Where: Rivera Court C200, Level 2 (formerly Garden Court) of the Detroit Institute of Art.
Commissioned by: Edsel Ford and Wilhelm Valentiner
What do you see? On four walls of the court, Diego Rivera painted 27 panels with highly allegorical scenes pertaining to the history of Detroit and the development of its industry. The dominant theme is the auto industry and its place in the city’s life. Many panels depict the lives and work of the workers of the Ford Motor Company. The murals are full of symbolism and address questions like how to achieve the balance between the use and abuse of both nature and people. And the symbolism of the murals begins with their layout.
East Wall: This wall faces the sunrise, consistent with the new dawn, new beginning, new life in which man and nature are in harmony. The scene has a child in the center, placed in the bulb of a plant and shielded by roots, fruits and vegetables native to Michigan. Both ends of the main scene lead to the upper panels featuring large nude figures holding grain and other goods of the earth symbolizing both the giving nature and appreciation of humans.
North Wall: This wall relates to darkness or the inner side of reality. In this case, the reality is human work represented by the auto workers building a car. Above the many figures engaged in the variety of tasks are the orange and red of the giant furnace which is blasting fire. The conveyer belts and assembly lanes are attended by the muscled-up men around the two milling machines, which, in turn, direct the viewer’s eye deep into the composition and towards the glazing furnace; here steel is melting for the molds of parts—the soon-to-be automobiles. The art here is more direct and representational.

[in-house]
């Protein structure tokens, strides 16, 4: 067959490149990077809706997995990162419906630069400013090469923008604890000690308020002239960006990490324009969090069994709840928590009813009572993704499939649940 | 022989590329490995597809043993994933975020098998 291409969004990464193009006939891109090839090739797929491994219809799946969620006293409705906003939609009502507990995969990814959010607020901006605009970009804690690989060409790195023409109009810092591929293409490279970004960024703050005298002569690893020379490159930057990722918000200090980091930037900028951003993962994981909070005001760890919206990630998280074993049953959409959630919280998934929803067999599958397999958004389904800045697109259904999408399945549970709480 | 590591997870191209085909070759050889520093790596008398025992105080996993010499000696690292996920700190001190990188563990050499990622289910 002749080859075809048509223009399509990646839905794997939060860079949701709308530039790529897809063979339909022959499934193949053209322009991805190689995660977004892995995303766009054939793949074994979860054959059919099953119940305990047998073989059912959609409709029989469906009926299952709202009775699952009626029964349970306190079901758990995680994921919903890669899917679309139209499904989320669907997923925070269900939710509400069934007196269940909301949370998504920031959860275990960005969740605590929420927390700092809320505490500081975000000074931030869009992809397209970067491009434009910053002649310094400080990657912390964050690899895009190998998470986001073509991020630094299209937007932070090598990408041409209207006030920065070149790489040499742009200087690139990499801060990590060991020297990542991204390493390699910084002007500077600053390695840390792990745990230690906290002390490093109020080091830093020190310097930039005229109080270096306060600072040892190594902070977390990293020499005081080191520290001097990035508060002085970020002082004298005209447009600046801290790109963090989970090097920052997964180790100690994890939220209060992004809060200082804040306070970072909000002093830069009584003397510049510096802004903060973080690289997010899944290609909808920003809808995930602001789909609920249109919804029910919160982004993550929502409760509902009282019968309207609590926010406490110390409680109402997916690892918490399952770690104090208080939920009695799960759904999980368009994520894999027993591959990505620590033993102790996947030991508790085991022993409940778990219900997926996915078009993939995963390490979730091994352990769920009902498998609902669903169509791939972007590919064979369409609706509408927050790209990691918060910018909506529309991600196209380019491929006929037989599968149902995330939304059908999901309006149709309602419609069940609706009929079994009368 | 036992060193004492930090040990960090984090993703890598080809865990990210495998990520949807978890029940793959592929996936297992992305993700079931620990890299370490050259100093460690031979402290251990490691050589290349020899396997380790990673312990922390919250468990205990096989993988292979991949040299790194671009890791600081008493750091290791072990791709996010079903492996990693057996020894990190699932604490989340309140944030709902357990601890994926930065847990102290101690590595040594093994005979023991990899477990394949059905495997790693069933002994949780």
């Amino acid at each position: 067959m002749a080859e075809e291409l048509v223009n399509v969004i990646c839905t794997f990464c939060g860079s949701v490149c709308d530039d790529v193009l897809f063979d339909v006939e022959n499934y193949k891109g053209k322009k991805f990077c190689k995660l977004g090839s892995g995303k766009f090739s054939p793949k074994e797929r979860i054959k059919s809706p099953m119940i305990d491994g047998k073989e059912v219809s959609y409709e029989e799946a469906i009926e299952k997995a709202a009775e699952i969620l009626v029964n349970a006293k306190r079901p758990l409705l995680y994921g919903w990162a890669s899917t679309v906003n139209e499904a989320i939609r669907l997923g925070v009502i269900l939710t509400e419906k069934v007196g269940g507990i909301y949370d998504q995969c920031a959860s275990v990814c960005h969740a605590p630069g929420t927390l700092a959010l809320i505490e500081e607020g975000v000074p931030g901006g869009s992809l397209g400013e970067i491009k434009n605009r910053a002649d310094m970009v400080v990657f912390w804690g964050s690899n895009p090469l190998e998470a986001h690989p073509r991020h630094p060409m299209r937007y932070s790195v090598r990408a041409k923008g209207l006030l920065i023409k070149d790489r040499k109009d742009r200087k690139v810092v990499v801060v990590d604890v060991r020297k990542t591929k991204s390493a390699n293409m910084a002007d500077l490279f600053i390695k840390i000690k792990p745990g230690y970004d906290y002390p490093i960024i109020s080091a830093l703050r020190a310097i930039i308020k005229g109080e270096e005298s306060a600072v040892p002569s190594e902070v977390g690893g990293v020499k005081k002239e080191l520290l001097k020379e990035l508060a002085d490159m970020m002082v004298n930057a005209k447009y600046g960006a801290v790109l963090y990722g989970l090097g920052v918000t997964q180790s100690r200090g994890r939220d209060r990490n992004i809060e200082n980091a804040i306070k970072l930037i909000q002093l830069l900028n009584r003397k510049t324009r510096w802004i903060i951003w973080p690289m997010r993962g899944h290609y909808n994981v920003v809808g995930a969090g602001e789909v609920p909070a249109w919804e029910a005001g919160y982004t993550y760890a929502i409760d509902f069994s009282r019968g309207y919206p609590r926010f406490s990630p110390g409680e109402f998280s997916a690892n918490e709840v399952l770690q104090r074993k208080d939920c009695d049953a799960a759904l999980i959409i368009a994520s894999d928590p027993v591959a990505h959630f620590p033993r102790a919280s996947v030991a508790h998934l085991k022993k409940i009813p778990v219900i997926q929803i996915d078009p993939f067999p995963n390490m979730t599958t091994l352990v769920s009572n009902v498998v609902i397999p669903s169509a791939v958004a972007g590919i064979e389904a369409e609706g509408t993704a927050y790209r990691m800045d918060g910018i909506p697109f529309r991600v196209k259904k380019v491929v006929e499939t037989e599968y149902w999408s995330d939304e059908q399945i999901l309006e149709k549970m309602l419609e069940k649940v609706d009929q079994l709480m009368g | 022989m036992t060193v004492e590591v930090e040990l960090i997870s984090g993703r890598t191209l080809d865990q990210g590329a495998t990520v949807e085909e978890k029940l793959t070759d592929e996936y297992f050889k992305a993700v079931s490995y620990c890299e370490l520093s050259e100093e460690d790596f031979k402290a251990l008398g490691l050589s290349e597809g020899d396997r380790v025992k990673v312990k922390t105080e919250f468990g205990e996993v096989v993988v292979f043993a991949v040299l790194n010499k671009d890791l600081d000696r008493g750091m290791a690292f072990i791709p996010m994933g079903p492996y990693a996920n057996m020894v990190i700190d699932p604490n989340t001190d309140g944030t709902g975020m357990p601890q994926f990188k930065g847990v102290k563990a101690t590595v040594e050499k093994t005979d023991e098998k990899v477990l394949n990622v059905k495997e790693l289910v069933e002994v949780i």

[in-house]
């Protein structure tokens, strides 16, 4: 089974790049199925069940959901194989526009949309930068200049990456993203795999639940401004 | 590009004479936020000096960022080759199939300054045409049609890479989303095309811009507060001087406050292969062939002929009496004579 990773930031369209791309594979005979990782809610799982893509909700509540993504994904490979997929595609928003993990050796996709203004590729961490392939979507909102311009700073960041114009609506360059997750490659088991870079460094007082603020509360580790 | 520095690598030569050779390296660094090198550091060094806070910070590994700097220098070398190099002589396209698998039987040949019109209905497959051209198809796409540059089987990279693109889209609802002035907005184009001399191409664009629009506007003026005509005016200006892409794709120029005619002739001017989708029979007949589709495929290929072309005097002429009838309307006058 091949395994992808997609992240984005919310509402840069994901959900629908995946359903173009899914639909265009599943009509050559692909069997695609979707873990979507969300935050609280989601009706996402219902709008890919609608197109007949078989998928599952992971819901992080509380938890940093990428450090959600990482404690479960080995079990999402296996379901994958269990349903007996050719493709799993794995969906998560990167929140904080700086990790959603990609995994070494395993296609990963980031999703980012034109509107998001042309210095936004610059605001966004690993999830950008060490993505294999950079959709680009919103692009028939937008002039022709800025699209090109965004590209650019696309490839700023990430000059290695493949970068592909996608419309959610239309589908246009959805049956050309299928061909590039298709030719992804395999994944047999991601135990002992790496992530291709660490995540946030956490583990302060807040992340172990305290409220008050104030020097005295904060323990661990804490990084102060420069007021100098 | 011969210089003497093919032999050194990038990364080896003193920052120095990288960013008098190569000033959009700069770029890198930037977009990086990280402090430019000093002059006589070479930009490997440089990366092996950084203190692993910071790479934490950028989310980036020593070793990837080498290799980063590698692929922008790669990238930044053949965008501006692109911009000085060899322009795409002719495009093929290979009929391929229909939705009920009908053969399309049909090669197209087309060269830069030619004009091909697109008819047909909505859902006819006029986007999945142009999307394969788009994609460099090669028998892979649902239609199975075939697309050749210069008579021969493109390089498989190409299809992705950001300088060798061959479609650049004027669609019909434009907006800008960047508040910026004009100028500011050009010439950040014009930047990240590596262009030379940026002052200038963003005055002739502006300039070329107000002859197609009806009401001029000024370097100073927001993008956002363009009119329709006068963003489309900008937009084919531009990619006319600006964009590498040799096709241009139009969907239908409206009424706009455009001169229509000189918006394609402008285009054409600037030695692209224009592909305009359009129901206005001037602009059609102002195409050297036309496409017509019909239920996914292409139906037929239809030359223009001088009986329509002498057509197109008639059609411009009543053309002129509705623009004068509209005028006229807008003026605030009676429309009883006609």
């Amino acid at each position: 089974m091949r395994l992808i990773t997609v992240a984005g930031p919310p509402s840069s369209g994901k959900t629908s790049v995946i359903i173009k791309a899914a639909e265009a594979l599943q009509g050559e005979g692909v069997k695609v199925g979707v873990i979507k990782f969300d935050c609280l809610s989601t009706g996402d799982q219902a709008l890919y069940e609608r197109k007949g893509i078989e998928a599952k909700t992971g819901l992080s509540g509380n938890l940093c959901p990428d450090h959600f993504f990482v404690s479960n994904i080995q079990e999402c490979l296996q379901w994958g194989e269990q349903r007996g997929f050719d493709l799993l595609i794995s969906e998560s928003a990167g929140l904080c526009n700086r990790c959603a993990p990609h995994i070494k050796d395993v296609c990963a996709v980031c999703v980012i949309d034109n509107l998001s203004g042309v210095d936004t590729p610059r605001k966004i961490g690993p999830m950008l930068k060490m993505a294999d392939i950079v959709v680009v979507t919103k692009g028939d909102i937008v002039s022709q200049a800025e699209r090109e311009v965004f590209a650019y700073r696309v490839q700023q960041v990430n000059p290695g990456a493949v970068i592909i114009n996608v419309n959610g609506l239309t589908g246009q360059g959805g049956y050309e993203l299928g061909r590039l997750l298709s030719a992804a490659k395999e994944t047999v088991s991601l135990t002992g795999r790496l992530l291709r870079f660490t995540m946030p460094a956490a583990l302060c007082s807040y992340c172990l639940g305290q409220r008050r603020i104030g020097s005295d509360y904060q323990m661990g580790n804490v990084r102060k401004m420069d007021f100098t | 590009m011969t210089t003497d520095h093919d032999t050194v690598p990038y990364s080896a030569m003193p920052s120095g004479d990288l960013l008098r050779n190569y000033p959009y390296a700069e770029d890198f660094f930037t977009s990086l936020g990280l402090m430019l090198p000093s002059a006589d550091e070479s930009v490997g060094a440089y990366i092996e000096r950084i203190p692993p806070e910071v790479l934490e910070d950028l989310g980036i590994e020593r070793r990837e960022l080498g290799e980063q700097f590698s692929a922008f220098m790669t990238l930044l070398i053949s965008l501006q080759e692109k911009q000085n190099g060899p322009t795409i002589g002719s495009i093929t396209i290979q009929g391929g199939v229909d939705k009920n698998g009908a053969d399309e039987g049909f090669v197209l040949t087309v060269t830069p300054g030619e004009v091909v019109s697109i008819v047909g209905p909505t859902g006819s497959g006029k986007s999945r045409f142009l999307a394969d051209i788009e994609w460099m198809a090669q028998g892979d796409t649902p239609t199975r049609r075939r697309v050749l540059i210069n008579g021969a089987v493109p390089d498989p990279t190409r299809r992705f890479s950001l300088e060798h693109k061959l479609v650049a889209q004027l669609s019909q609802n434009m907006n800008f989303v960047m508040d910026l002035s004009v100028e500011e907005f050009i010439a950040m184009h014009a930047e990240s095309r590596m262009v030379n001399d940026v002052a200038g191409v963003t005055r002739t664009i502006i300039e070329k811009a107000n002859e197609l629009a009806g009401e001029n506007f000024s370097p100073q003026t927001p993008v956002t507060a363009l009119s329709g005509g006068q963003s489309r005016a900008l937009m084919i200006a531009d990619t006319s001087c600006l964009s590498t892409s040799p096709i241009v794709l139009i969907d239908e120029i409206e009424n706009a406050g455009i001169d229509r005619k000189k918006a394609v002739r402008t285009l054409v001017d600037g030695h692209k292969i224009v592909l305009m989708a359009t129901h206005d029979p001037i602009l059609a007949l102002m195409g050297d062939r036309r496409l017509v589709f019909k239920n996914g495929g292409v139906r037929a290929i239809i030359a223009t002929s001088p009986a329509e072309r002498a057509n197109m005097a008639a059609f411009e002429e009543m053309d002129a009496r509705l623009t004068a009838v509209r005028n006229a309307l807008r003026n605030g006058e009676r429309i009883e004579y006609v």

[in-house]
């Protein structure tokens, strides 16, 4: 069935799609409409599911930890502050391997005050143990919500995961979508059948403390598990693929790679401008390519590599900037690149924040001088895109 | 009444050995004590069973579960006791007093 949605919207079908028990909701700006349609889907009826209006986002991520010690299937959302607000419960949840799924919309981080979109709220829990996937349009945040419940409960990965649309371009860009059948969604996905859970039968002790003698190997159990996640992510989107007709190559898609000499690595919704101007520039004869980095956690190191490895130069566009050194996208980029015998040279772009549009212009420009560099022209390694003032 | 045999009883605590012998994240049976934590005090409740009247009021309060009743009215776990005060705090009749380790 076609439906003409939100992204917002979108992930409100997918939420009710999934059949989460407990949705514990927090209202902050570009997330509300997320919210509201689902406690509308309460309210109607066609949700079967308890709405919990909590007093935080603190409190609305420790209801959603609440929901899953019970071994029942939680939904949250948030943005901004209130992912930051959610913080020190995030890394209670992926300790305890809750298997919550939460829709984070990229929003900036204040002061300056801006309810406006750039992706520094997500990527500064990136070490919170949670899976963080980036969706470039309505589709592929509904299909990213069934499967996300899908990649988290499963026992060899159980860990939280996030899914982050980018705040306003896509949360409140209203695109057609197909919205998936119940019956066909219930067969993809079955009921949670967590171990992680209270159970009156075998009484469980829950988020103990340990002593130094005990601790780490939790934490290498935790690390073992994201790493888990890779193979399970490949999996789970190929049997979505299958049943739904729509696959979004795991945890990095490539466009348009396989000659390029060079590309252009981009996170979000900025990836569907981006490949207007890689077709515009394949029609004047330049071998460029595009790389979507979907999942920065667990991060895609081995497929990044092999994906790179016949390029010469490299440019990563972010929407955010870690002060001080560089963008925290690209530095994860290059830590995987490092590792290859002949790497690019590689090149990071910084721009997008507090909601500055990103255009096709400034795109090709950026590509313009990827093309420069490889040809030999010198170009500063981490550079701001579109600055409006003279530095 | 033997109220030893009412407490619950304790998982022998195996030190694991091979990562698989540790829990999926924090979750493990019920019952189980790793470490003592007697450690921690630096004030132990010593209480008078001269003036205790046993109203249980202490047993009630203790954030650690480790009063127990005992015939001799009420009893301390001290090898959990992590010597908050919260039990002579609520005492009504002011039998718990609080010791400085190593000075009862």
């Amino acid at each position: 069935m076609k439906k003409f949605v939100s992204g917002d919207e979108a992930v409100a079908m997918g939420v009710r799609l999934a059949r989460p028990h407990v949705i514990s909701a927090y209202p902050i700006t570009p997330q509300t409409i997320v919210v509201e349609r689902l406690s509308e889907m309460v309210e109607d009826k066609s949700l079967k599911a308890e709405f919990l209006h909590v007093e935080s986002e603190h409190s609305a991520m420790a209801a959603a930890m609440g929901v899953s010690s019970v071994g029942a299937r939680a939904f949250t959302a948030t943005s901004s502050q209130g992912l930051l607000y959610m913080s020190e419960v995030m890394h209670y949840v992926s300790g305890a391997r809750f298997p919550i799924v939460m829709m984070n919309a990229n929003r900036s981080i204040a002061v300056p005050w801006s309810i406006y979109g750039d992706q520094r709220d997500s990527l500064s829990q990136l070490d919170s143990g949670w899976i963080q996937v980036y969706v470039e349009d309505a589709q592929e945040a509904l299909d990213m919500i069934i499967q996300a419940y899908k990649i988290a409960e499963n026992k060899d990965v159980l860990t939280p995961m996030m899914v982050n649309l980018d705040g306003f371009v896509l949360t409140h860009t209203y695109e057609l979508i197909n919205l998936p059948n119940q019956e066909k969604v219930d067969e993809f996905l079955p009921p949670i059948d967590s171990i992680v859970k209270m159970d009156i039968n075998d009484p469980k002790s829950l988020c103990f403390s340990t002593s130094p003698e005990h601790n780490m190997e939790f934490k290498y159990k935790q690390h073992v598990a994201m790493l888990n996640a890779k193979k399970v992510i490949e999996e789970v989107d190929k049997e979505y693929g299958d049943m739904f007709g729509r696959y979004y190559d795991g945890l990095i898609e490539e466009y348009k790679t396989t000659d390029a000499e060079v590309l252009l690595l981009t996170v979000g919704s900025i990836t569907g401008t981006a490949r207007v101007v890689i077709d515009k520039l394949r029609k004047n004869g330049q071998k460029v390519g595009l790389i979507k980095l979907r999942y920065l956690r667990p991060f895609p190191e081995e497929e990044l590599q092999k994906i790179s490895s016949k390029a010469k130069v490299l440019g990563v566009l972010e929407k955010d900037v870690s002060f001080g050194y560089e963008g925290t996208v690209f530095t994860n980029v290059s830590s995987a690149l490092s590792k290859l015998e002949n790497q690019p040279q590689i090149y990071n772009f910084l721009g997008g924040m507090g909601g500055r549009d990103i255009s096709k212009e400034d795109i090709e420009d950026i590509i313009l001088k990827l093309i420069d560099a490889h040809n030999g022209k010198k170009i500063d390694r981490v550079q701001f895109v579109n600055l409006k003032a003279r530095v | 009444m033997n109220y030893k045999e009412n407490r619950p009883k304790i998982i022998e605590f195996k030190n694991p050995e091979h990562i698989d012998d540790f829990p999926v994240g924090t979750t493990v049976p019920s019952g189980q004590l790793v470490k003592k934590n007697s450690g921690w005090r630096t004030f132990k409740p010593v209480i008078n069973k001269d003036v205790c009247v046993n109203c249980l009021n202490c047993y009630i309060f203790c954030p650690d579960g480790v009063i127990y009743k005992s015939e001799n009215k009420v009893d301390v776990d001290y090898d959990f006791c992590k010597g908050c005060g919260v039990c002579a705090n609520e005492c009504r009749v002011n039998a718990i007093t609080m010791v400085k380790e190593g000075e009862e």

South Wall: This wall delves back into symbolism. Central to the understanding of the scene is the stamping press, located on the right side of the wall. If one considers Rivera’s Mexican background and the allegorical character of many of his murals, the resemblance of the shape of the press to that of Coatlicue -- the Aztec earth-mother goddess, who lived off human hearts -- becomes apparent. The deity oversaw both creating and annihilating life. In the context of the Detroit Industry Murals, Coatlicue ruled and gave meaning to the sacrificial character of the factory work. The finished car in the upper mid-section gives the illusion of completeness, but there is more…
West Wall: This wall completes the cycle; it also contrasts with the serene character of the southern wall. Here, the bombers and planes warn of the dual nature of the technological advancements. The west wall faces sunsets and symbolizes finality.
Smaller panels: In addition to the scenes on the main planes of the walls, there are numerous smaller panels. For example, the upper north and south panels show large figures in different colors, recognizing the value of diversity in the workforce (red for iron ore, white for limestone, yellow for sand and black for coal and diamond). Each color corresponds with the material used for auto manufacturing; each has a value of its own and is indispensable like the representatives of the many races, who are all in the task together. The materials symbolize the strengths of each race.